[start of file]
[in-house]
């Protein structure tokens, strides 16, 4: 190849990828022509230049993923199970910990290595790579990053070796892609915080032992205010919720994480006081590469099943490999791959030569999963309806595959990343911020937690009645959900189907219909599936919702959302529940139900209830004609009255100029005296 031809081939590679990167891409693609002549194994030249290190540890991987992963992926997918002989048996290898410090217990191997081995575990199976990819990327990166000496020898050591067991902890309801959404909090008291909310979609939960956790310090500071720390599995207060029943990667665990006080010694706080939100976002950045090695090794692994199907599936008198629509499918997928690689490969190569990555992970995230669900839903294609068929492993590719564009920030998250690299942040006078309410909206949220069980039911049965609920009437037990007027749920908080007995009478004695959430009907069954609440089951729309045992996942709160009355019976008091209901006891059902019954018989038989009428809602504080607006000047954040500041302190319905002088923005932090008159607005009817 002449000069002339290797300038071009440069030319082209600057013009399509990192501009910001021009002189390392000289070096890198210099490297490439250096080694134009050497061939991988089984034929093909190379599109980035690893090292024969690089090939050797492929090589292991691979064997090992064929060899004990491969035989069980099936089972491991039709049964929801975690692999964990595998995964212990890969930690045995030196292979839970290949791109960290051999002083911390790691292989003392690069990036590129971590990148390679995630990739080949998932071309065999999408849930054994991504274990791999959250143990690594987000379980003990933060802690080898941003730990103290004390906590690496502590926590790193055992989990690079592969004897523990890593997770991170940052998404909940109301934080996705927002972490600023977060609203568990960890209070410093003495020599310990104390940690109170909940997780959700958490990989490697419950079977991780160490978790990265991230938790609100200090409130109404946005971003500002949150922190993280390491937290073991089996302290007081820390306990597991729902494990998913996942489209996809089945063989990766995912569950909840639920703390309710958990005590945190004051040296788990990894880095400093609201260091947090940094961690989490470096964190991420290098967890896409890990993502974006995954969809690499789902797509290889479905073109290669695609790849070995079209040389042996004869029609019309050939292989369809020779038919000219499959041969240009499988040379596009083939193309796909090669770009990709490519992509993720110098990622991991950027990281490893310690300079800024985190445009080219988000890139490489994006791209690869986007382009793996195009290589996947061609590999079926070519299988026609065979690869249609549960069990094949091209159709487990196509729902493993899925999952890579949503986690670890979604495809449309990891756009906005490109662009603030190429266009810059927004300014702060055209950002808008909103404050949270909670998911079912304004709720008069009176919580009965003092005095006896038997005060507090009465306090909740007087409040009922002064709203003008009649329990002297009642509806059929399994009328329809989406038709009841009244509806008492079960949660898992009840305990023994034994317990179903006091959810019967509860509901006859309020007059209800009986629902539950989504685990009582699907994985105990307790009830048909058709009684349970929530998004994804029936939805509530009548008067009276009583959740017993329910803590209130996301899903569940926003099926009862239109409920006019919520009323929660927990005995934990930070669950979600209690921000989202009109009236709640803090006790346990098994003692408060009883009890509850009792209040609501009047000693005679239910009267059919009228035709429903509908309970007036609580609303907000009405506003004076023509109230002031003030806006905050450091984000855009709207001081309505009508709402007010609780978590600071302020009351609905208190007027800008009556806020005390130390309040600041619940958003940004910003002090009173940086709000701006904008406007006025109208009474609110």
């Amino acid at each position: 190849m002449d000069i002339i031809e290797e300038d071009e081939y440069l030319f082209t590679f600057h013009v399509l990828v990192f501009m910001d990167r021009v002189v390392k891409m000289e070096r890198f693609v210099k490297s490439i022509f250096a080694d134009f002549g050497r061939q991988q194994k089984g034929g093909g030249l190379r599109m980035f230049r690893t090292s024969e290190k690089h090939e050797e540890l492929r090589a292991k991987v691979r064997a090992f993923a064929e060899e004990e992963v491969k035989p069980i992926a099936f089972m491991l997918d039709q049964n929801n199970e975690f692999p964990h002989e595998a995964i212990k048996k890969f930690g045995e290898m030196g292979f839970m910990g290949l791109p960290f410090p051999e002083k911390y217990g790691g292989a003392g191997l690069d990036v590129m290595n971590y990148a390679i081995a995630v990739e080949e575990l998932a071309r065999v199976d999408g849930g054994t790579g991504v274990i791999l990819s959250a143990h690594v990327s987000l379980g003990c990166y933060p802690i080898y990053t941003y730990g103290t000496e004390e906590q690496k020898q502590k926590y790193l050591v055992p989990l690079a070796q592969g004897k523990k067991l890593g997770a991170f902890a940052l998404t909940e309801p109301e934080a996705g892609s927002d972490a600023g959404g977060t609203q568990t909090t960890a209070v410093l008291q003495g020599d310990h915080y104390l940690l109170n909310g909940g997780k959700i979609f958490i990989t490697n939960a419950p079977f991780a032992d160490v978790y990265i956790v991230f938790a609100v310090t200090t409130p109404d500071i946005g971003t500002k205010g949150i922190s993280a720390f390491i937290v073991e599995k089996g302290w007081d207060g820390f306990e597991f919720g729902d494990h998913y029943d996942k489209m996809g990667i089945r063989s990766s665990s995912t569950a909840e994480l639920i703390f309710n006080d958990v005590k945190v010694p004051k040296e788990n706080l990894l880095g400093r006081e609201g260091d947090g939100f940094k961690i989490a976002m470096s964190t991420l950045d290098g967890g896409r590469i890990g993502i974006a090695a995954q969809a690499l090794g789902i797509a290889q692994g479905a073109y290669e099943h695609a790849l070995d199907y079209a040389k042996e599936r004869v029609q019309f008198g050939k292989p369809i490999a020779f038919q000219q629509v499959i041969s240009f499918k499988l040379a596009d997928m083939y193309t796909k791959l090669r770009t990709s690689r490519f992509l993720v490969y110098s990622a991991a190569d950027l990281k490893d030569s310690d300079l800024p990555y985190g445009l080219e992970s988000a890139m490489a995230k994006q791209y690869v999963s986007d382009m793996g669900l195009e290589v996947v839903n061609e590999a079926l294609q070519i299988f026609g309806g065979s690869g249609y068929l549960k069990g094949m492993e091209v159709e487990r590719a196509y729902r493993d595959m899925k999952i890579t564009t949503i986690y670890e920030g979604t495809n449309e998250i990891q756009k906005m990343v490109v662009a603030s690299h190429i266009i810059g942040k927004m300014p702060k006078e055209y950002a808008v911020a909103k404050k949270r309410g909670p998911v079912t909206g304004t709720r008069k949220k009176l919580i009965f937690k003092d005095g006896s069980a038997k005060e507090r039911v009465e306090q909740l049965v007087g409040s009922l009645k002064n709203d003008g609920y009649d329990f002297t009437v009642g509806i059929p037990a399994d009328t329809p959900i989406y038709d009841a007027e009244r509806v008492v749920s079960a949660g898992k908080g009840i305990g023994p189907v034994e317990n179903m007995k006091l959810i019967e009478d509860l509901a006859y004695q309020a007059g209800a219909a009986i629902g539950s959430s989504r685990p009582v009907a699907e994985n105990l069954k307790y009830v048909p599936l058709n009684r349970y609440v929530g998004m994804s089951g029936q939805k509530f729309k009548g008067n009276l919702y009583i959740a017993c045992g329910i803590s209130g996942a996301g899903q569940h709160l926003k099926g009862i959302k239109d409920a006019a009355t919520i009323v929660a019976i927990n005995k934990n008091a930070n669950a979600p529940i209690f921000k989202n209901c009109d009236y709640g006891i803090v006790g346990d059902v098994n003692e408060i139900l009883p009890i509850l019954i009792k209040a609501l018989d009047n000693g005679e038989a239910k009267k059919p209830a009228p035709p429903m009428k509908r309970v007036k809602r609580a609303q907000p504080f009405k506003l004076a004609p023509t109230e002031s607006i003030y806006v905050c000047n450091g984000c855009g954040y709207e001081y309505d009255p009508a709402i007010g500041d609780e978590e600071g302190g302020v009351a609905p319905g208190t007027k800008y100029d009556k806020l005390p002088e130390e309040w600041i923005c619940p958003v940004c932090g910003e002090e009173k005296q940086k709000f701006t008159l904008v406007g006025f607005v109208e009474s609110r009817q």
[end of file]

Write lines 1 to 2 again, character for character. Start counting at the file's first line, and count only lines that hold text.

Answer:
[in-house]
């Protein structure tokens, strides 16, 4: 190849990828022509230049993923199970910990290595790579990053070796892609915080032992205010919720994480006081590469099943490999791959030569999963309806595959990343911020937690009645959900189907219909599936919702959302529940139900209830004609009255100029005296 031809081939590679990167891409693609002549194994030249290190540890991987992963992926997918002989048996290898410090217990191997081995575990199976990819990327990166000496020898050591067991902890309801959404909090008291909310979609939960956790310090500071720390599995207060029943990667665990006080010694706080939100976002950045090695090794692994199907599936008198629509499918997928690689490969190569990555992970995230669900839903294609068929492993590719564009920030998250690299942040006078309410909206949220069980039911049965609920009437037990007027749920908080007995009478004695959430009907069954609440089951729309045992996942709160009355019976008091209901006891059902019954018989038989009428809602504080607006000047954040500041302190319905002088923005932090008159607005009817 002449000069002339290797300038071009440069030319082209600057013009399509990192501009910001021009002189390392000289070096890198210099490297490439250096080694134009050497061939991988089984034929093909190379599109980035690893090292024969690089090939050797492929090589292991691979064997090992064929060899004990491969035989069980099936089972491991039709049964929801975690692999964990595998995964212990890969930690045995030196292979839970290949791109960290051999002083911390790691292989003392690069990036590129971590990148390679995630990739080949998932071309065999999408849930054994991504274990791999959250143990690594987000379980003990933060802690080898941003730990103290004390906590690496502590926590790193055992989990690079592969004897523990890593997770991170940052998404909940109301934080996705927002972490600023977060609203568990960890209070410093003495020599310990104390940690109170909940997780959700958490990989490697419950079977991780160490978790990265991230938790609100200090409130109404946005971003500002949150922190993280390491937290073991089996302290007081820390306990597991729902494990998913996942489209996809089945063989990766995912569950909840639920703390309710958990005590945190004051040296788990990894880095400093609201260091947090940094961690989490470096964190991420290098967890896409890990993502974006995954969809690499789902797509290889479905073109290669695609790849070995079209040389042996004869029609019309050939292989369809020779038919000219499959041969240009499988040379596009083939193309796909090669770009990709490519992509993720110098990622991991950027990281490893310690300079800024985190445009080219988000890139490489994006791209690869986007382009793996195009290589996947061609590999079926070519299988026609065979690869249609549960069990094949091209159709487990196509729902493993899925999952890579949503986690670890979604495809449309990891756009906005490109662009603030190429266009810059927004300014702060055209950002808008909103404050949270909670998911079912304004709720008069009176919580009965003092005095006896038997005060507090009465306090909740007087409040009922002064709203003008009649329990002297009642509806059929399994009328329809989406038709009841009244509806008492079960949660898992009840305990023994034994317990179903006091959810019967509860509901006859309020007059209800009986629902539950989504685990009582699907994985105990307790009830048909058709009684349970929530998004994804029936939805509530009548008067009276009583959740017993329910803590209130996301899903569940926003099926009862239109409920006019919520009323929660927990005995934990930070669950979600209690921000989202009109009236709640803090006790346990098994003692408060009883009890509850009792209040609501009047000693005679239910009267059919009228035709429903509908309970007036609580609303907000009405506003004076023509109230002031003030806006905050450091984000855009709207001081309505009508709402007010609780978590600071302020009351609905208190007027800008009556806020005390130390309040600041619940958003940004910003002090009173940086709000701006904008406007006025109208009474609110």